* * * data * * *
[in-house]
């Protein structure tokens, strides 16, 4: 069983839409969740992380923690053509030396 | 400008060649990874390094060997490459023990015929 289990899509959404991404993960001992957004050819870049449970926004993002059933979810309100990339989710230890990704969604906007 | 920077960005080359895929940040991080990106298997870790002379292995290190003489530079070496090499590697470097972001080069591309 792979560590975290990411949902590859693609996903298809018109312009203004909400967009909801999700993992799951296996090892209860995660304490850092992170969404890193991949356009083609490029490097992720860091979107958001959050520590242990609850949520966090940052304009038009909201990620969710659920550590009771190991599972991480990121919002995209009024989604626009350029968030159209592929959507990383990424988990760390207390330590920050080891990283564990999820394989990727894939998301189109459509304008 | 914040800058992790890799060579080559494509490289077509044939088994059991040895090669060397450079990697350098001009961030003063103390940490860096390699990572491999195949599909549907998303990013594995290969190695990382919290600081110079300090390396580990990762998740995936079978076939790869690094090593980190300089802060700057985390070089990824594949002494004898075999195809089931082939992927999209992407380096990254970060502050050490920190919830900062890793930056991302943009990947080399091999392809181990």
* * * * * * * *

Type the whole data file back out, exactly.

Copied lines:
[in-house]
């Protein structure tokens, strides 16, 4: 069983839409969740992380923690053509030396 | 400008060649990874390094060997490459023990015929 289990899509959404991404993960001992957004050819870049449970926004993002059933979810309100990339989710230890990704969604906007 | 920077960005080359895929940040991080990106298997870790002379292995290190003489530079070496090499590697470097972001080069591309 792979560590975290990411949902590859693609996903298809018109312009203004909400967009909801999700993992799951296996090892209860995660304490850092992170969404890193991949356009083609490029490097992720860091979107958001959050520590242990609850949520966090940052304009038009909201990620969710659920550590009771190991599972991480990121919002995209009024989604626009350029968030159209592929959507990383990424988990760390207390330590920050080891990283564990999820394989990727894939998301189109459509304008 | 914040800058992790890799060579080559494509490289077509044939088994059991040895090669060397450079990697350098001009961030003063103390940490860096390699990572491999195949599909549907998303990013594995290969190695990382919290600081110079300090390396580990990762998740995936079978076939790869690094090593980190300089802060700057985390070089990824594949002494004898075999195809089931082939992927999209992407380096990254970060502050050490920190919830900062890793930056991302943009990947080399091999392809181990």